Well, I finally wore out the spindle on the IG-88 CNC mill. Those cheapo skate bearings that I've been using can't handle the constant high-speed abuse of a cnc mill. So, I decided to search around for better bearings and parts that would require minimal machine work to get a more reliable spindle. This is what I found.
I started off with a piece of 1.25"OD .825"ID cold rolled tubing from Online Metals. This stuff is just great. It has a wall of almost .2", which makes it real tough for a spindle housing. I then searched for high speed flanged bearings that had a .825"OD. It only took a few light passes on the lathe to get the ID of the tubing to the correct diameter to fit the bearings.
A 12" piece of this tubing was only about $10, so I cut the piece in half so I could make two spindles.
These bearings are almost a perfect fit for the tubing. With minimal work, the bearings snug right into tube.
A real nice high-speed spindle is on the way! I just might be on to something here.
Ready to machine the shaft!
Here you can see the parts layout. There really isn't that much too this thing. Sometimes simple is better! To make the shaft, I used a piece of 3/8" air hardened drill rod from Enco Tools.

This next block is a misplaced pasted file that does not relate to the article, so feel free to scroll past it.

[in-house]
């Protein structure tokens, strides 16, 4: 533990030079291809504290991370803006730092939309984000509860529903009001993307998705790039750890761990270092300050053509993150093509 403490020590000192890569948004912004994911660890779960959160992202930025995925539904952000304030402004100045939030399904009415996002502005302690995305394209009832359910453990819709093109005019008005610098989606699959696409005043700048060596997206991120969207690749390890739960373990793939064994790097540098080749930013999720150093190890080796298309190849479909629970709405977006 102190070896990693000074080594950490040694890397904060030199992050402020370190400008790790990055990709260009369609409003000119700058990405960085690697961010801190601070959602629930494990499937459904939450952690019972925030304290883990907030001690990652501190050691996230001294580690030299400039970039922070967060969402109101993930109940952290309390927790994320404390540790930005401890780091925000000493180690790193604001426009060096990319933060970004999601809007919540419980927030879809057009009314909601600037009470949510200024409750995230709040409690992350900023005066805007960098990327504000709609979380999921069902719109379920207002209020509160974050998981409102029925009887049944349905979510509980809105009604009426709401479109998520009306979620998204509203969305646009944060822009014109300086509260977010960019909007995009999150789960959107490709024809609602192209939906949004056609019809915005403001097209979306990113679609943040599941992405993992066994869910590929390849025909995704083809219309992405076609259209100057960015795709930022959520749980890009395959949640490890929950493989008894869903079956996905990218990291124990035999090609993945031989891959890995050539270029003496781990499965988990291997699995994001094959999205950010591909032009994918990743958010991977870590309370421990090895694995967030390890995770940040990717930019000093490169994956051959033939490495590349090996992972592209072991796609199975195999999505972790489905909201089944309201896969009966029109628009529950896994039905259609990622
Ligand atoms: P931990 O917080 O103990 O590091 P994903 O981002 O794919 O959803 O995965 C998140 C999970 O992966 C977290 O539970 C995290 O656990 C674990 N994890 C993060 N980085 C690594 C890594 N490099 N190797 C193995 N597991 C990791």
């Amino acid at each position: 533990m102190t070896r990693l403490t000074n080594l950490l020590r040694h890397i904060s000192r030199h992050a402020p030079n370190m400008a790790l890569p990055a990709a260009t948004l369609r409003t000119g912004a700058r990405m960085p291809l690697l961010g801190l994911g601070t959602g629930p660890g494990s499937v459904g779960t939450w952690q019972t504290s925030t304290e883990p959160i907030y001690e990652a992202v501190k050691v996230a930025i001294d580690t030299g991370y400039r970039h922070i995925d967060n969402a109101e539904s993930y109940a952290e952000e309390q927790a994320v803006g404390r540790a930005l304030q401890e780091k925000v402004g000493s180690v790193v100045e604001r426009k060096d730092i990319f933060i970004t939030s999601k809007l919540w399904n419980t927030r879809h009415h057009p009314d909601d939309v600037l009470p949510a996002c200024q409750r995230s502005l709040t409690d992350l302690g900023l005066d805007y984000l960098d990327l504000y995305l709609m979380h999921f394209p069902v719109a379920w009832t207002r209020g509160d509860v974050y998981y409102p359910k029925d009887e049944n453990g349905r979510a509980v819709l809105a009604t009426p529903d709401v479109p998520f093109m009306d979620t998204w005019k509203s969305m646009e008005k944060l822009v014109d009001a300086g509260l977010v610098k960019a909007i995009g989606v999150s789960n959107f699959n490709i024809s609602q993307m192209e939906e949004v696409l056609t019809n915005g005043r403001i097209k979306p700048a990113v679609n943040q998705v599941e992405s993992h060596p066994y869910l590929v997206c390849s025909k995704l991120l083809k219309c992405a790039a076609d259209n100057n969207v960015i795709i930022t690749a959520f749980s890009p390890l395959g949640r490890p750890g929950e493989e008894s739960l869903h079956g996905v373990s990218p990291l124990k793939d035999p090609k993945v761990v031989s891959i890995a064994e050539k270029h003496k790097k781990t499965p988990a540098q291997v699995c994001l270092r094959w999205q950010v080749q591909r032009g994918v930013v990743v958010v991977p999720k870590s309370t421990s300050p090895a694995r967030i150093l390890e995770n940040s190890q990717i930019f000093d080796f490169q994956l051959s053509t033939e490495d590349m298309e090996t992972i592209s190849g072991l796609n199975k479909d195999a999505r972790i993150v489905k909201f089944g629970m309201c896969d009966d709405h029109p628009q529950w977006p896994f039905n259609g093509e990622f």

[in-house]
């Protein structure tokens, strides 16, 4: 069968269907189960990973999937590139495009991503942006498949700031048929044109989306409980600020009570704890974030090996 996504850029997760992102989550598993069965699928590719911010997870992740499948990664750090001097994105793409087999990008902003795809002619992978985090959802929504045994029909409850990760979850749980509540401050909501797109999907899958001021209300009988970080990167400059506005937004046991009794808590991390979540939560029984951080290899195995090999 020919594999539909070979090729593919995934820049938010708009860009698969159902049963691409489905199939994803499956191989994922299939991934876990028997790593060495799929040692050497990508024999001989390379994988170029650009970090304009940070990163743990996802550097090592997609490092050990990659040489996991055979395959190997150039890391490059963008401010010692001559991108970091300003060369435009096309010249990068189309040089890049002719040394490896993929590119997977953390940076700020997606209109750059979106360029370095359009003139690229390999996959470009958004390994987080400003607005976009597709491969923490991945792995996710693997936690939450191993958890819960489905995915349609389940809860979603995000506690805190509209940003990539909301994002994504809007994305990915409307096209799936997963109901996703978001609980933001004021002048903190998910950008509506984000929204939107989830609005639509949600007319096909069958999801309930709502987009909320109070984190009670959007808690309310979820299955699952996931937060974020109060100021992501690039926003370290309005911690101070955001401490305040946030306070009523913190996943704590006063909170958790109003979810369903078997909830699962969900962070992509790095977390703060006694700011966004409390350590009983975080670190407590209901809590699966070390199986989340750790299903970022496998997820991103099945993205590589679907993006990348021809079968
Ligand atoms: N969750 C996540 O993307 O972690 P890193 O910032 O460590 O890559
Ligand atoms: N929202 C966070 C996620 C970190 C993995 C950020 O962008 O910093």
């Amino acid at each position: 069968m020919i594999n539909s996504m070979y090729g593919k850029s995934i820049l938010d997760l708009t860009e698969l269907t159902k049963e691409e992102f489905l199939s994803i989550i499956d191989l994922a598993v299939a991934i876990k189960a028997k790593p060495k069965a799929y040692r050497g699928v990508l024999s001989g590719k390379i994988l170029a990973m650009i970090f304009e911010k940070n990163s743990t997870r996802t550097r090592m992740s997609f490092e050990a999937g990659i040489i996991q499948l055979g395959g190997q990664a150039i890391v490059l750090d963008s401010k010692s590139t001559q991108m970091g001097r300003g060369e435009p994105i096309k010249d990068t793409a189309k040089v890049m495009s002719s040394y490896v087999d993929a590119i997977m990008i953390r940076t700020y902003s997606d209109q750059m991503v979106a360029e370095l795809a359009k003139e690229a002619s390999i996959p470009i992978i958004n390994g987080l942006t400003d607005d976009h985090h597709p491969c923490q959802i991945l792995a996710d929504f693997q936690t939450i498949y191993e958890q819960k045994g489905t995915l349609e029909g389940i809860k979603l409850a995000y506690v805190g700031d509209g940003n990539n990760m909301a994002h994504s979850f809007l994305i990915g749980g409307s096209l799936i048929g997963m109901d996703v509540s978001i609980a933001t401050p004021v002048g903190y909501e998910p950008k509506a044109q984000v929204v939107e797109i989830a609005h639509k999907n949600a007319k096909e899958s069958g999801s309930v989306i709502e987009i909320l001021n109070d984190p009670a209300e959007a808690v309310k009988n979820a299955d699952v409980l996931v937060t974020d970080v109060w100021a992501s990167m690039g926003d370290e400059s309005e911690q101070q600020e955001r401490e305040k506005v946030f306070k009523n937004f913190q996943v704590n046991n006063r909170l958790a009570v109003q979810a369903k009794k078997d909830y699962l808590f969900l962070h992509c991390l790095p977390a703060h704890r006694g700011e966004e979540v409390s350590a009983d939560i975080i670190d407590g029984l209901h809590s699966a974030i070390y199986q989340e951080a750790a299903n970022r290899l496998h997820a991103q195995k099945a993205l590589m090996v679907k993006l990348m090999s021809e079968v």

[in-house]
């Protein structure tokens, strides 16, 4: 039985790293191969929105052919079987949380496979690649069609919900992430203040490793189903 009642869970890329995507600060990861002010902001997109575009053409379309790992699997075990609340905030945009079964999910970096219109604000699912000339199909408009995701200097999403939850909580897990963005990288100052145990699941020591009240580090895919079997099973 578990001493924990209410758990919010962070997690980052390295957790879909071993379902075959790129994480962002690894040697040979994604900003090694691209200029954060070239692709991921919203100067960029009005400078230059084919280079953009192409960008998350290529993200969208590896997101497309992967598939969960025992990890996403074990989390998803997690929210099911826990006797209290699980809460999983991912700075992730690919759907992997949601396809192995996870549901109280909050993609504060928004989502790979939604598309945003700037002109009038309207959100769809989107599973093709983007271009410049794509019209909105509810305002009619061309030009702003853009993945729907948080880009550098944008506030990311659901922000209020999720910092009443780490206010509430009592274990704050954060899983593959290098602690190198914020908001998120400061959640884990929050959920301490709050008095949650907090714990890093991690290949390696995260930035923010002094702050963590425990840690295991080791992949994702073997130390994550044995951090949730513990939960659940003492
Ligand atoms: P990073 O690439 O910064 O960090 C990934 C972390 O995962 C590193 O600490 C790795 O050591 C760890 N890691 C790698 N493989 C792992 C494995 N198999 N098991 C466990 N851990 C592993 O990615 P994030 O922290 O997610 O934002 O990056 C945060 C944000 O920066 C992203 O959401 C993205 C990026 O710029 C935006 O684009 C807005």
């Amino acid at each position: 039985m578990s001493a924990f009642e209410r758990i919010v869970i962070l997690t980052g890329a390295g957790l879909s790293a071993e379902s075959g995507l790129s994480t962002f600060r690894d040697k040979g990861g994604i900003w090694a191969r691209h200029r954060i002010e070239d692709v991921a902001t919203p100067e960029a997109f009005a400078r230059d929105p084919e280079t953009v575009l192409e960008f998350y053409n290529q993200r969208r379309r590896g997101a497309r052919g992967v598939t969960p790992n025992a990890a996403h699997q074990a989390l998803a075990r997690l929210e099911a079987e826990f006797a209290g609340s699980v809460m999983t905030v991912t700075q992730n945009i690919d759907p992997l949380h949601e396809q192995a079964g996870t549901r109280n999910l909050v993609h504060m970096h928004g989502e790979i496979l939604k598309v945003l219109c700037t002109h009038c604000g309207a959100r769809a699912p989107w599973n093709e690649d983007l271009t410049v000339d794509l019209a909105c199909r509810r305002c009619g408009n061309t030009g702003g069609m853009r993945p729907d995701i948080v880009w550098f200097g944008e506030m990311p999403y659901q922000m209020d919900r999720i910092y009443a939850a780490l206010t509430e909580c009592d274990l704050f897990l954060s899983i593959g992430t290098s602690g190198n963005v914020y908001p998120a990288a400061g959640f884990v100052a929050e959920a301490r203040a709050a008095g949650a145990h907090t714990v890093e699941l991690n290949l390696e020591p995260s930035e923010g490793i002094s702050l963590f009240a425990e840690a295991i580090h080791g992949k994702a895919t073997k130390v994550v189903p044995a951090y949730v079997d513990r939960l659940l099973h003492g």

Here you can see how a 1/8" solid carbide end mill looks next to the shaft. I bored the 1/8" hole to precision tolerances with a 1/8" carbide reamer. An allen set screw holds the end mil in place.
Only one threading operation is needed to hold the entire assembly together. I used a 3/8-24 Nylock nut to keep things in place.
The drive end of the spindle is quite simple. Just a nut, bearing, and pulley.
I picked up these bearings from BearingsDirect.com. They are part# FR6-ZZ and will cost you about $5 each.
On the work end, a simple e-clip arrangement keeps the shaft and bearings locked in place. The nut on the other end takes all of the slack out of the system and tightens the bearings against the housing.
How nice everything fits together! Of course this is the 5th spindle that I've made, so I've had my share of mistakes!
I stole the aluminum pulley from the old spindle, so I didn't have to make this part again.
A 1/8" solid carbide end mill installed and ready to test for runout.
All assembled and ready to fit up the motor mount!